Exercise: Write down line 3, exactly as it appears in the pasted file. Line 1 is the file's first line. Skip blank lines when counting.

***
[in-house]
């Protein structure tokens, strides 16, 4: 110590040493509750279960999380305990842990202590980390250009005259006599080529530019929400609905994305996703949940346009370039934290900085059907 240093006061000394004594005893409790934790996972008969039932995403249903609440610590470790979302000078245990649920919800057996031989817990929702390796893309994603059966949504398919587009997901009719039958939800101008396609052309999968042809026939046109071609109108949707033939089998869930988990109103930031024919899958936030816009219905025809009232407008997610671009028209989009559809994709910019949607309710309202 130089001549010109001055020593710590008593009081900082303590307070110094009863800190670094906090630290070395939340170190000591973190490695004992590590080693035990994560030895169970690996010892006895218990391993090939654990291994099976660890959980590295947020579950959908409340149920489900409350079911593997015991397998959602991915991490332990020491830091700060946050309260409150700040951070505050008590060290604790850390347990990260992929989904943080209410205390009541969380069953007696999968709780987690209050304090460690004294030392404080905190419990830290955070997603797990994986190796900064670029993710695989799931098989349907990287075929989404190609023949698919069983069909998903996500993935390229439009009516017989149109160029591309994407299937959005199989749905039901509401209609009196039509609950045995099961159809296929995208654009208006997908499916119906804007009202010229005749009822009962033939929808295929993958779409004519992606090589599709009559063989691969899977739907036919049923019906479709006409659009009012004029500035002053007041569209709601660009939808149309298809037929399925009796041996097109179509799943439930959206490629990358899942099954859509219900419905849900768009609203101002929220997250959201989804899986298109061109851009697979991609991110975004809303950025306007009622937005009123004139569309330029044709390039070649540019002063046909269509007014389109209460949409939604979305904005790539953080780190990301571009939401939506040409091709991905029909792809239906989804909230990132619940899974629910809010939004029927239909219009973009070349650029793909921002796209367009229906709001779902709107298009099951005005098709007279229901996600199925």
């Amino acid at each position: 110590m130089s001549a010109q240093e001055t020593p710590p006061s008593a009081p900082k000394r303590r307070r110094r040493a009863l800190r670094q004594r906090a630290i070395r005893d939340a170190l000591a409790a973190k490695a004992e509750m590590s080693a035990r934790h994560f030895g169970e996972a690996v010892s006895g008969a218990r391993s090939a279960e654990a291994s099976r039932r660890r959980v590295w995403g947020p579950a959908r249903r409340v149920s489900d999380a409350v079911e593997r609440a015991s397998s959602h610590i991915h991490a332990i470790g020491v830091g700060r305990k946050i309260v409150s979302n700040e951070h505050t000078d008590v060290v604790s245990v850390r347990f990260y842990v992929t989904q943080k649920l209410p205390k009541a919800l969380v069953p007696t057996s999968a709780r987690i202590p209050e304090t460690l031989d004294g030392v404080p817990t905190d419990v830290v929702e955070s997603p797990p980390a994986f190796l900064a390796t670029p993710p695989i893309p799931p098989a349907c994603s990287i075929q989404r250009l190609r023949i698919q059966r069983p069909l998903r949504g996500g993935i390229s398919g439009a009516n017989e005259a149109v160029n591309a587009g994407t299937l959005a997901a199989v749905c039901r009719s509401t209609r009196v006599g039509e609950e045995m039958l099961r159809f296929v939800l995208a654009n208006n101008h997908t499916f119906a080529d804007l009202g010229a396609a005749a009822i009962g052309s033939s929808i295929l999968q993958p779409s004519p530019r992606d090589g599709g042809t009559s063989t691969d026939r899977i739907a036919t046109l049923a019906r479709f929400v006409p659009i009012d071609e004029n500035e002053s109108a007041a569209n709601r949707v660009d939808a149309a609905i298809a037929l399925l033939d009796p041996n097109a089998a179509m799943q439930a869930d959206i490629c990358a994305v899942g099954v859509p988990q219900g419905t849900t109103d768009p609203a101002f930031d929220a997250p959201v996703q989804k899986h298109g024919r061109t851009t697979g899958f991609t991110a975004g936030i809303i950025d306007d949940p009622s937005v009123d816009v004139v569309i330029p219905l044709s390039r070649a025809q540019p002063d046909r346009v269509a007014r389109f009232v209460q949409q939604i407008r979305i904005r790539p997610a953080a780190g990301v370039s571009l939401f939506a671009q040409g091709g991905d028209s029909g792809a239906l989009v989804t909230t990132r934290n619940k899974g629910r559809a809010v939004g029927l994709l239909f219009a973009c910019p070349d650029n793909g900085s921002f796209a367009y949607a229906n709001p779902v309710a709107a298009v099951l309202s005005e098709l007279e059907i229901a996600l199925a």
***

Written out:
């Amino acid at each position: 110590m130089s001549a010109q240093e001055t020593p710590p006061s008593a009081p900082k000394r303590r307070r110094r040493a009863l800190r670094q004594r906090a630290i070395r005893d939340a170190l000591a409790a973190k490695a004992e509750m590590s080693a035990r934790h994560f030895g169970e996972a690996v010892s006895g008969a218990r391993s090939a279960e654990a291994s099976r039932r660890r959980v590295w995403g947020p579950a959908r249903r409340v149920s489900d999380a409350v079911e593997r609440a015991s397998s959602h610590i991915h991490a332990i470790g020491v830091g700060r305990k946050i309260v409150s979302n700040e951070h505050t000078d008590v060290v604790s245990v850390r347990f990260y842990v992929t989904q943080k649920l209410p205390k009541a919800l969380v069953p007696t057996s999968a709780r987690i202590p209050e304090t460690l031989d004294g030392v404080p817990t905190d419990v830290v929702e955070s997603p797990p980390a994986f190796l900064a390796t670029p993710p695989i893309p799931p098989a349907c994603s990287i075929q989404r250009l190609r023949i698919q059966r069983p069909l998903r949504g996500g993935i390229s398919g439009a009516n017989e005259a149109v160029n591309a587009g994407t299937l959005a997901a199989v749905c039901r009719s509401t209609r009196v006599g039509e609950e045995m039958l099961r159809f296929v939800l995208a654009n208006n101008h997908t499916f119906a080529d804007l009202g010229a396609a005749a009822i009962g052309s033939s929808i295929l999968q993958p779409s004519p530019r992606d090589g599709g042809t009559s063989t691969d026939r899977i739907a036919t046109l049923a019906r479709f929400v006409p659009i009012d071609e004029n500035e002053s109108a007041a569209n709601r949707v660009d939808a149309a609905i298809a037929l399925l033939d009796p041996n097109a089998a179509m799943q439930a869930d959206i490629c990358a994305v899942g099954v859509p988990q219900g419905t849900t109103d768009p609203a101002f930031d929220a997250p959201v996703q989804k899986h298109g024919r061109t851009t697979g899958f991609t991110a975004g936030i809303i950025d306007d949940p009622s937005v009123d816009v004139v569309i330029p219905l044709s390039r070649a025809q540019p002063d046909r346009v269509a007014r389109f009232v209460q949409q939604i407008r979305i904005r790539p997610a953080a780190g990301v370039s571009l939401f939506a671009q040409g091709g991905d028209s029909g792809a239906l989009v989804t909230t990132r934290n619940k899974g629910r559809a809010v939004g029927l994709l239909f219009a973009c910019p070349d650029n793909g900085s921002f796209a367009y949607a229906n709001p779902v309710a709107a298009v099951l309202s005005e098709l007279e059907i229901a996600l199925a």